No Word for Goodbye

In a public space, like this café, there was no real privacy. At any moment a person that they didn’t know could view them, sitting there together, sharing their time. If someone made the effort, he could lean over and hear the contents of their conversation. Yet of course nobody did: their conversation wasn’t that special, after all; and anyway, there exists a sort of bubble of inattention, in crowded spaces, where nobody cares about what the people outside of their group are saying.

“Has anyone ever told you that they have no word for ‘goodbye’ on Halepa?” he asked. He stirred his coffee, swirling it around with his spoon, though the cream had long since been fully incorporated.

“Yeah, I’ve heard that.” She held her hands cupped around her hot chocolate. She had yet to take a drink from it, but it was a cold day, and the beverage was warm.

“Did you know that it’s not true?”

They haven’t looked at each other’s faces in several minutes. Her eyes focused on her beverage. His flit between his drink and hers, and then off among the groups of people that surrounded them, near and present and yet undeniably separate from them.

“No, I didn’t,” she said.

“Well, they do have a word for goodbye,” he said. He took a sip from his coffee, and turned his gaze toward the window, which offered a view of the town’s main street. People walked by in pairs and trios and greater collections. Many of them came down from the city for a weekend getaway. “It’s a cognate of ours, actually. That’s not surprising. Languages haven’t diverged that much since the Death.”

“I know that much,” she said, with a hint of old irritation in her voice.

He frowned, looking regretful, though he continued anyway. “They have a word for goodbye, but they don’t like to say it. It’s a special word, to them. They say instead, ‘I will see you soon,’ or ‘until the next time we meet.’ They have a few phrases like that. They’re all effectively euphemisms, like we have for uncomfortable things. Like death.”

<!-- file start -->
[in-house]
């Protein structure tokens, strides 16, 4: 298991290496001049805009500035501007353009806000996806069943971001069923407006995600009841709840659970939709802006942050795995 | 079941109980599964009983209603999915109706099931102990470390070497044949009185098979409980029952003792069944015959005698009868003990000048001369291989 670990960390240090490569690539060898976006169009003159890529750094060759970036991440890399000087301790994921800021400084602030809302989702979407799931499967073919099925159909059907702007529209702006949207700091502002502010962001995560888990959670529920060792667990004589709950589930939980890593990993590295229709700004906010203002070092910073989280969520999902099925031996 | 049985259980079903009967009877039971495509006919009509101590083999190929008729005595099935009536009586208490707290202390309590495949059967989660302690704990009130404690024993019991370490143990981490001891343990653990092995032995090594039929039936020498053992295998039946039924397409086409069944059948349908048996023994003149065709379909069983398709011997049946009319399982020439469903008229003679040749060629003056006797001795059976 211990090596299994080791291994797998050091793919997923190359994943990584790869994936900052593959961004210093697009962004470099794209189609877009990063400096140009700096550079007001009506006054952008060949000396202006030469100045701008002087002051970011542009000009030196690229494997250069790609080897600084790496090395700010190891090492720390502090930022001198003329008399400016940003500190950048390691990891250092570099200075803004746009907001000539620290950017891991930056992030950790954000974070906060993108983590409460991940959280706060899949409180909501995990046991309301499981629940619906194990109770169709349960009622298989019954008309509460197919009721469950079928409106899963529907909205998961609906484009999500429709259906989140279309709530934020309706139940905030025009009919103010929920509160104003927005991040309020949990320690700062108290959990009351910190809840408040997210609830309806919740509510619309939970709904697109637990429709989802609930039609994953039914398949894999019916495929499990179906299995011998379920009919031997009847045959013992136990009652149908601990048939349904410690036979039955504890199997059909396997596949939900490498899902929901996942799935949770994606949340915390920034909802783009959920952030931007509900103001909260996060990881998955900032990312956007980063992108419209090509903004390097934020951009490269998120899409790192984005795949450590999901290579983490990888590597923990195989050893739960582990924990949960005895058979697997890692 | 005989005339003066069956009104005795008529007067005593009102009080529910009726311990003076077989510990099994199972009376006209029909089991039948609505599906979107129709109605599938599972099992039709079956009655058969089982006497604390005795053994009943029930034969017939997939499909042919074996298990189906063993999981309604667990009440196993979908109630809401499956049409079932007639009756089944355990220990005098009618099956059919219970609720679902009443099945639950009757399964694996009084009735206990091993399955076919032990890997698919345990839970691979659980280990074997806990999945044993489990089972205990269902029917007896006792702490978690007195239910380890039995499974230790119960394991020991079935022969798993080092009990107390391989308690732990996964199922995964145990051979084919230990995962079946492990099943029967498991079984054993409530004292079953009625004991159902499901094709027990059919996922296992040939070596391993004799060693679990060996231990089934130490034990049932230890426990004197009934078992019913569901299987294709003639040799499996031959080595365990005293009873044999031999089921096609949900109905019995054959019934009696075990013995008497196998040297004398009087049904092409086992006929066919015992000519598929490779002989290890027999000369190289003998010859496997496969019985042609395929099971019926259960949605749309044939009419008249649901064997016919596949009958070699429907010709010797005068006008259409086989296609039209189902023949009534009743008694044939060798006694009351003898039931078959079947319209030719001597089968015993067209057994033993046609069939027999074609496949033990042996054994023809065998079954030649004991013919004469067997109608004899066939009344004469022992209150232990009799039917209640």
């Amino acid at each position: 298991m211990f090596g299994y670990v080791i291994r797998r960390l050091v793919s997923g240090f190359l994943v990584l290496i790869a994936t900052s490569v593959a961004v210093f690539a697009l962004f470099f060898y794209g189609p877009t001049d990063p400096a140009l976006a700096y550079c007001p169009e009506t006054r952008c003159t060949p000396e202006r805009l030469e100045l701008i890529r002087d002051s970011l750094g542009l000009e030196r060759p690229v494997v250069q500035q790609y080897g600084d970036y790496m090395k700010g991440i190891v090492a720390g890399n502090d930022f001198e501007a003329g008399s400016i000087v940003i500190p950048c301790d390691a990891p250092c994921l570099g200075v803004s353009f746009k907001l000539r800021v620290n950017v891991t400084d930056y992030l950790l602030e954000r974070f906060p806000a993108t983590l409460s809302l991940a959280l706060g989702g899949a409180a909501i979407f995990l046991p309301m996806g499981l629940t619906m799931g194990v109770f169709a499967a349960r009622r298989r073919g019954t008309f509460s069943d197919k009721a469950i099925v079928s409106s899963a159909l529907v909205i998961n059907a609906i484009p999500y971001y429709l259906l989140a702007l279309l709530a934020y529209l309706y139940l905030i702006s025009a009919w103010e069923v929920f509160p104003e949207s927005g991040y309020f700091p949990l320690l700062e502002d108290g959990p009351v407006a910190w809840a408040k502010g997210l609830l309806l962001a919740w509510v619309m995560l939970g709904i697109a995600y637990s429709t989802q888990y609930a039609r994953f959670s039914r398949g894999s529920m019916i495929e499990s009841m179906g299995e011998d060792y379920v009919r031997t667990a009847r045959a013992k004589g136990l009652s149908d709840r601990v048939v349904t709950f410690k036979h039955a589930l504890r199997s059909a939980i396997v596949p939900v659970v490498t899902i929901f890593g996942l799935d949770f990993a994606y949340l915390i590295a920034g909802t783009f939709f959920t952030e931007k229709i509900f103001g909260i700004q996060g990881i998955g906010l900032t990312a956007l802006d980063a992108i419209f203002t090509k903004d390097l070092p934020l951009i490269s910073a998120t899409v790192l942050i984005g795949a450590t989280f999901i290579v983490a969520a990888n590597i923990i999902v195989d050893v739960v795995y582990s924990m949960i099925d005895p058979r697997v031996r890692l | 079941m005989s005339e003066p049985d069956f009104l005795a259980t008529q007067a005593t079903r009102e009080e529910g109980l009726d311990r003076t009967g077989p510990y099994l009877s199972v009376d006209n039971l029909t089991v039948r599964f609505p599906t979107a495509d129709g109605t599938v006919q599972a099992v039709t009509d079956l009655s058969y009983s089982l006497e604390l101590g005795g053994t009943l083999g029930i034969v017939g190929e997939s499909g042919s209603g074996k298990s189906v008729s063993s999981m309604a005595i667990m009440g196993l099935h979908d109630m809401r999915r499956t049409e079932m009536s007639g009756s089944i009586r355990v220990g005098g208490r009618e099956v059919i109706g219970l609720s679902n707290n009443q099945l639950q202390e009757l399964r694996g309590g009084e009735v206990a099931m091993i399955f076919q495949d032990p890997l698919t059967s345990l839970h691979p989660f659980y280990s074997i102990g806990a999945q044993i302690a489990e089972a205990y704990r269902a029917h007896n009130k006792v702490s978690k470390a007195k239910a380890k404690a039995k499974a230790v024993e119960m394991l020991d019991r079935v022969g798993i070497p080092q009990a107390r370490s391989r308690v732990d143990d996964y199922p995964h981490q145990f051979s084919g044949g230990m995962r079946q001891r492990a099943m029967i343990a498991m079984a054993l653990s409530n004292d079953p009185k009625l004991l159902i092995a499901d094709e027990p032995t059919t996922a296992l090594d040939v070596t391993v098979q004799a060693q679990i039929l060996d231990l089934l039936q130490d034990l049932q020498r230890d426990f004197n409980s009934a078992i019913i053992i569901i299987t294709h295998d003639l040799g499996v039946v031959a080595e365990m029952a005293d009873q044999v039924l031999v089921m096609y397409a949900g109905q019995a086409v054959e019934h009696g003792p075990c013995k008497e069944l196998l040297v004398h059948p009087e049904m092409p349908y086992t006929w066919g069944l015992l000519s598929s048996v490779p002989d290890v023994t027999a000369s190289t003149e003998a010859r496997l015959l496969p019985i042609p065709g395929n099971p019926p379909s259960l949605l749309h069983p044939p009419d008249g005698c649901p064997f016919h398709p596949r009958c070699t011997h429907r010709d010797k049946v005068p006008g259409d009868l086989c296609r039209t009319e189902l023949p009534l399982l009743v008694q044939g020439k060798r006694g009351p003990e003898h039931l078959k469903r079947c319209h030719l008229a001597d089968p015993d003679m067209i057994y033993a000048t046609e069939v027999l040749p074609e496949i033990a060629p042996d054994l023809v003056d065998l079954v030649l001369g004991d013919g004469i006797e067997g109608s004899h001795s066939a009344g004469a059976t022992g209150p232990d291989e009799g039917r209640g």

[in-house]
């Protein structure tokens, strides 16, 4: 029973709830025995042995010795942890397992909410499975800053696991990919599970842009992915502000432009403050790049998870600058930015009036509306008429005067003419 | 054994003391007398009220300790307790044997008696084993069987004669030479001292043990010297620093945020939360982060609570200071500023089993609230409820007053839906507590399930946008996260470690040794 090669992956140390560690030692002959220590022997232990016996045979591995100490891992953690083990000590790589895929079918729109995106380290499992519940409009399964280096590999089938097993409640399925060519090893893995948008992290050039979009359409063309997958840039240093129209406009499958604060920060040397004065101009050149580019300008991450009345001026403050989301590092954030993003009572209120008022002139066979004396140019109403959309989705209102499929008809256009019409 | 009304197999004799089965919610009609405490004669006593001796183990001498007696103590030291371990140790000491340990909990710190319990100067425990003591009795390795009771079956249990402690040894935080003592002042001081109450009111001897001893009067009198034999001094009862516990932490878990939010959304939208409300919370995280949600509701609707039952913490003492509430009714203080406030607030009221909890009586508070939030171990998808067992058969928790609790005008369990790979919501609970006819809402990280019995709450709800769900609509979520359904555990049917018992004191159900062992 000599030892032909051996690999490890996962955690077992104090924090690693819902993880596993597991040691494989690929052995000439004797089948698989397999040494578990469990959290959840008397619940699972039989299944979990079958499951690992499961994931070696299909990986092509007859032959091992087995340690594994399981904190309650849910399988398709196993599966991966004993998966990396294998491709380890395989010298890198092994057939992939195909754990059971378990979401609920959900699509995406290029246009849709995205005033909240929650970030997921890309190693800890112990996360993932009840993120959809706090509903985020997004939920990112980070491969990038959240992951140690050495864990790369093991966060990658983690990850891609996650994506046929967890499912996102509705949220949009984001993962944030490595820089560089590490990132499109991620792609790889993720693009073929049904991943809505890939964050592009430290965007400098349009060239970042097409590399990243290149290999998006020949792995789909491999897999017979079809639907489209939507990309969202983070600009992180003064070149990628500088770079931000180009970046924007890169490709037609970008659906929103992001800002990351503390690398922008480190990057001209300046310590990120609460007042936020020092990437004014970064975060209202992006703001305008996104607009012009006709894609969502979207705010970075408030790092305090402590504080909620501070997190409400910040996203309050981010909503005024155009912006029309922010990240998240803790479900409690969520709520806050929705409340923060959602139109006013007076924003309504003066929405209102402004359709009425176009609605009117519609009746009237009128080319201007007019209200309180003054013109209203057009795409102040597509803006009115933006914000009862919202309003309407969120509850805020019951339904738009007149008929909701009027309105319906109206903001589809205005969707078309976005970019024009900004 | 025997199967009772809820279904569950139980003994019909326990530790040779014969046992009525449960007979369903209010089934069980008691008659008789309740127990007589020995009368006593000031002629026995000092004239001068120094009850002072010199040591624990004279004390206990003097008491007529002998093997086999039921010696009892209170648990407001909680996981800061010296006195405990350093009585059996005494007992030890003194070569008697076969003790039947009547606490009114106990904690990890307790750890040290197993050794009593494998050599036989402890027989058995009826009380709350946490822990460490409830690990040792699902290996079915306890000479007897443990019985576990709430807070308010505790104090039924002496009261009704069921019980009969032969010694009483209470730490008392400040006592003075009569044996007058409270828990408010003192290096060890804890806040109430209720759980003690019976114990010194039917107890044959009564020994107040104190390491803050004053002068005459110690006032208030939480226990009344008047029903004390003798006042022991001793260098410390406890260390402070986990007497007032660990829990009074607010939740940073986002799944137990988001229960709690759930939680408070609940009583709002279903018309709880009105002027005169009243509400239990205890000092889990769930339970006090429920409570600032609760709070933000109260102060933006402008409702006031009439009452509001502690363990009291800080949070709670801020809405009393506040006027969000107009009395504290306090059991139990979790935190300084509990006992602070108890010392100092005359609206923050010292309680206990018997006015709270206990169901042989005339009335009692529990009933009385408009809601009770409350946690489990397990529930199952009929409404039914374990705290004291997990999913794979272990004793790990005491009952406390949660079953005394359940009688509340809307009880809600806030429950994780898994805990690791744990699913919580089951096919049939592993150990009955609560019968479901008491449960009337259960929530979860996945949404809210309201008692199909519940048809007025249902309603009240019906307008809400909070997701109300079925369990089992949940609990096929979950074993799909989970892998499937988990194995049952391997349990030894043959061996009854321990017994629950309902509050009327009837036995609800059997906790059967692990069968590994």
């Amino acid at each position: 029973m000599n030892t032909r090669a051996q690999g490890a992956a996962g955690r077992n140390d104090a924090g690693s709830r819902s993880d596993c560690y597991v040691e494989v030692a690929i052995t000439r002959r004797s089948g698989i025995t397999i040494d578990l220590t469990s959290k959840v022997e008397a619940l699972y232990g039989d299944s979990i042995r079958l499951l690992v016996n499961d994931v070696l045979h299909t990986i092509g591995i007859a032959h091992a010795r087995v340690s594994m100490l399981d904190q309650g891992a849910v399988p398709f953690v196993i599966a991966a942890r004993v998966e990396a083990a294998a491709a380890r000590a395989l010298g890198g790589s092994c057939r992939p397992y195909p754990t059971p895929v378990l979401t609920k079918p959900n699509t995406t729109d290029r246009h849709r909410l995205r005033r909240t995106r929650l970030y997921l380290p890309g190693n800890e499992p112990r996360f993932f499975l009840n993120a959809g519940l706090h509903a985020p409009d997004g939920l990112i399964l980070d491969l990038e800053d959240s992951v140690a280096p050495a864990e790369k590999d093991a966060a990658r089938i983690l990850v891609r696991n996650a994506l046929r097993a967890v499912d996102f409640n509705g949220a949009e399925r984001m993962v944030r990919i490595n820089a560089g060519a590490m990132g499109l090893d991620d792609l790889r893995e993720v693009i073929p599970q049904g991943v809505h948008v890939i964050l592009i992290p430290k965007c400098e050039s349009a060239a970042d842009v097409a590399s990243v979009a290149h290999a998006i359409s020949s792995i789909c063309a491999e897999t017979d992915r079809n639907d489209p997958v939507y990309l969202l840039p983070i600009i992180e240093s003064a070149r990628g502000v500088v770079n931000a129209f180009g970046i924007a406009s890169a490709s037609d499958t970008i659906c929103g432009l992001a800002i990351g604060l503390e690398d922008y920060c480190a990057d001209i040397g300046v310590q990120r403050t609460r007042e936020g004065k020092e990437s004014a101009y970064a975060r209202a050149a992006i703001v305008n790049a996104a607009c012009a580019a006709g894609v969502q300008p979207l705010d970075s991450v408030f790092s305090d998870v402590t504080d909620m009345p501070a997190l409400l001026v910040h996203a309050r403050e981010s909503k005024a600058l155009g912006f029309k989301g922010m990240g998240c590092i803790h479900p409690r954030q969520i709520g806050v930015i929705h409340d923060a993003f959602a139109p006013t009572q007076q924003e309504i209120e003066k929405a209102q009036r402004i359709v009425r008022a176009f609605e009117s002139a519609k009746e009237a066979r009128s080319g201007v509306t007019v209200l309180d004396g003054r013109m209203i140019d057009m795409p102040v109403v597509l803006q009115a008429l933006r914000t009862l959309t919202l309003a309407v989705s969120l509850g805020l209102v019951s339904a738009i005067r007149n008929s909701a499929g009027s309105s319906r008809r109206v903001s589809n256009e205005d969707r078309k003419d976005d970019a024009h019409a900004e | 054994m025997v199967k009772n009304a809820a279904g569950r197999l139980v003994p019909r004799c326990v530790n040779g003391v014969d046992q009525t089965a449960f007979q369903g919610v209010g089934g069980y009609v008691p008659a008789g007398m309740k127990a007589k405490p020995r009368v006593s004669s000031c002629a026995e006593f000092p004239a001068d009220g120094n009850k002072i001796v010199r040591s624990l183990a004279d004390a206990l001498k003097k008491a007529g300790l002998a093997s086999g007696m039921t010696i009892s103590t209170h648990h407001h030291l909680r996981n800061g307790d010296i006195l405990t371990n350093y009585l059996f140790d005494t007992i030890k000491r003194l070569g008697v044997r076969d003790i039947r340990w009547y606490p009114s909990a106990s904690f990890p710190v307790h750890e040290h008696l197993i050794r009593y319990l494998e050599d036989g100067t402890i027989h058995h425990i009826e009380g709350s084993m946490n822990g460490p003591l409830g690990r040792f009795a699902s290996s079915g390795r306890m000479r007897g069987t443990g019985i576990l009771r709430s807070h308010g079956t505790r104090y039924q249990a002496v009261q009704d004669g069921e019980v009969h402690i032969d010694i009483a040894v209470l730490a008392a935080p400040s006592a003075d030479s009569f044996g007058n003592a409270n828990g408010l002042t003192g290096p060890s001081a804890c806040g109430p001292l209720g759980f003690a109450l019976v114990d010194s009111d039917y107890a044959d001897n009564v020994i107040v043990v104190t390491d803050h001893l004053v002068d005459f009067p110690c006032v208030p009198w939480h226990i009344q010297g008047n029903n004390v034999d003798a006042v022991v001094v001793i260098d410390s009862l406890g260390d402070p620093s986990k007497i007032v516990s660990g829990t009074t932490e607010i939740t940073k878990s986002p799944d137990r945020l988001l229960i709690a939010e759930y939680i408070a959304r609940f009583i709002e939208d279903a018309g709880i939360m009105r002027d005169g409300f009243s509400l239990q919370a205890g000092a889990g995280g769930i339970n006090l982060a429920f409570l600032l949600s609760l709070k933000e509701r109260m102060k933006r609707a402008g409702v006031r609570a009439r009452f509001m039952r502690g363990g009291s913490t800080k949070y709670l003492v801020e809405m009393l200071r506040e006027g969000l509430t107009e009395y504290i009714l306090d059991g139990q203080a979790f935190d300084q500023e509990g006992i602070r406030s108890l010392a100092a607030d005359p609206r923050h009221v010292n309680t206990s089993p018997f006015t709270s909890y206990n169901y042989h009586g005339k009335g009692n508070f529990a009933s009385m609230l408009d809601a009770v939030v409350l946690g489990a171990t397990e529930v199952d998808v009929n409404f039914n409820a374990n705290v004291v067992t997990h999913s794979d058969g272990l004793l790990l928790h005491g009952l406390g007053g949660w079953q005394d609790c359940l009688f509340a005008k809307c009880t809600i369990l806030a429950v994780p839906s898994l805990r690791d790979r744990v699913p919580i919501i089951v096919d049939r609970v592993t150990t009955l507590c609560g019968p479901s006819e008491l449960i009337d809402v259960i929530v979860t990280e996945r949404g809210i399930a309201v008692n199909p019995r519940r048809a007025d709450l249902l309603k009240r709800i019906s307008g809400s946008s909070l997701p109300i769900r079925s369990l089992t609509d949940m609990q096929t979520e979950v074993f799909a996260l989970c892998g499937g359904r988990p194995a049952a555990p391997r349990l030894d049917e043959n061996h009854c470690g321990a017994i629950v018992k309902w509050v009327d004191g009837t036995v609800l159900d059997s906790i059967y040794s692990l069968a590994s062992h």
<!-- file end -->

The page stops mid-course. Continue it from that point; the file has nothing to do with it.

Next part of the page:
“What’s so uncomfortable about goodbye?” she said. Her voice, though always quiet, came out even more hushed.

He paused. “Well, it’s not so much ‘goodbye’ itself that bothers them. It’s a cultural thing, though. To them, ‘goodbye’ is too definite. It’s too much of an ending. They save it for very specific times.”

“Oh?” Her beverage still held her gaze. The marshmallows had dissolved, by now, leaving only a white foam across the top. She looked almost like a statue, as frozen in place as though she had been cast in stone. Only her mouth moved when she spoke. “What times are those?”

He lifted his mug and took a longer drink from it before replying, leaving it nearly empty. As he did, his eyes finally drifted toward her, observing her over the rim. When he set it back down, he turned his head once more to look out of the window. “They say it when they think their time with someone has come to an end. When they believe someone is about to die, or when they think they’re parting for the final time.”

She didn’t answer to this. She just kept staring into her drink. There is no silence, not here, surrounded by the chatter and laughter of the café’s other patrons, but to look at her, one would think that the space should have been dead quiet.

He turned his mug in his hands. His eyes flickered back to her, this time without the protection of the brim of the mug over his face, but she took no notice. “It’s something of a curse word, to the Halepans. If you use it at the wrong time. Foreigners catch a lot of angry looks for using it inappropriately.”

A group of patrons left the shop. Another group entered, smiles on their faces, cheeks blushed pink by the cool autumn air. They removed their gloves and jackets as they searched for a table. In the space of his and her table, only their breath moved them. He has joined, temporarily, into her silent tableau, leaned back in his chair, with one elbow resting on the back, and the fingertips of his hand upon his mug.

“I should get going,” he said, after a while. “I have to be to class soon.”

She nodded, breaking her stillness. He hesitated a moment longer, but he did stand, leaving her in her seat. Her head turned as he moved, and, finally, she raised her eyes to meet his.

“I’ll see you soon,” she said. Her eyes glistened in the warm, low light of the café’s lamps.

He moved to pass her, pausing only to lay a hand on her shoulder for a brief touch. “Goodbye.”

He left the café, and her, sitting there alone surrounded by a crowd of people. She watched her drink until it cooled, then left without drinking it.

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